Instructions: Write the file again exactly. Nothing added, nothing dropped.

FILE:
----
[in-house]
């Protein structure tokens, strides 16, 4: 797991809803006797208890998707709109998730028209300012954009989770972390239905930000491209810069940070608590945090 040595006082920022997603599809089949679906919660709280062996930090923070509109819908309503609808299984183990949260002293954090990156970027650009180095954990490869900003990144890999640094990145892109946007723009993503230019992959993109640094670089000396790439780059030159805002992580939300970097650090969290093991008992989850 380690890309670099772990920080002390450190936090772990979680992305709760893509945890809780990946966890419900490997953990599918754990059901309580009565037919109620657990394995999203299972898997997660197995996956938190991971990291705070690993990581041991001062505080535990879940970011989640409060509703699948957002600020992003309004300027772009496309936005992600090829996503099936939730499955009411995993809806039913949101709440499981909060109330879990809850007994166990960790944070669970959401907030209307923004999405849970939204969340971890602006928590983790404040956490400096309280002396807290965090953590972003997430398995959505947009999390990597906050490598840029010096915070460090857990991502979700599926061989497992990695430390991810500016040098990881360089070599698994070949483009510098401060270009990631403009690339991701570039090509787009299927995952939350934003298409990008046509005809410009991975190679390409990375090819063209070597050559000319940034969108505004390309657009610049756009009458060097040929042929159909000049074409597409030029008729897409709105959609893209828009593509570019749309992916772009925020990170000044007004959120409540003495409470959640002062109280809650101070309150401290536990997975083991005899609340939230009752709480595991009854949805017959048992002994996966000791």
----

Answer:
[in-house]
């Protein structure tokens, strides 16, 4: 797991809803006797208890998707709109998730028209300012954009989770972390239905930000491209810069940070608590945090 040595006082920022997603599809089949679906919660709280062996930090923070509109819908309503609808299984183990949260002293954090990156970027650009180095954990490869900003990144890999640094990145892109946007723009993503230019992959993109640094670089000396790439780059030159805002992580939300970097650090969290093991008992989850 380690890309670099772990920080002390450190936090772990979680992305709760893509945890809780990946966890419900490997953990599918754990059901309580009565037919109620657990394995999203299972898997997660197995996956938190991971990291705070690993990581041991001062505080535990879940970011989640409060509703699948957002600020992003309004300027772009496309936005992600090829996503099936939730499955009411995993809806039913949101709440499981909060109330879990809850007994166990960790944070669970959401907030209307923004999405849970939204969340971890602006928590983790404040956490400096309280002396807290965090953590972003997430398995959505947009999390990597906050490598840029010096915070460090857990991502979700599926061989497992990695430390991810500016040098990881360089070599698994070949483009510098401060270009990631403009690339991701570039090509787009299927995952939350934003298409990008046509005809410009991975190679390409990375090819063209070597050559000319940034969108505004390309657009610049756009009458060097040929042929159909000049074409597409030029008729897409709105959609893209828009593509570019749309992916772009925020990170000044007004959120409540003495409470959640002062109280809650101070309150401290536990997975083991005899609340939230009752709480595991009854949805017959048992002994996966000791």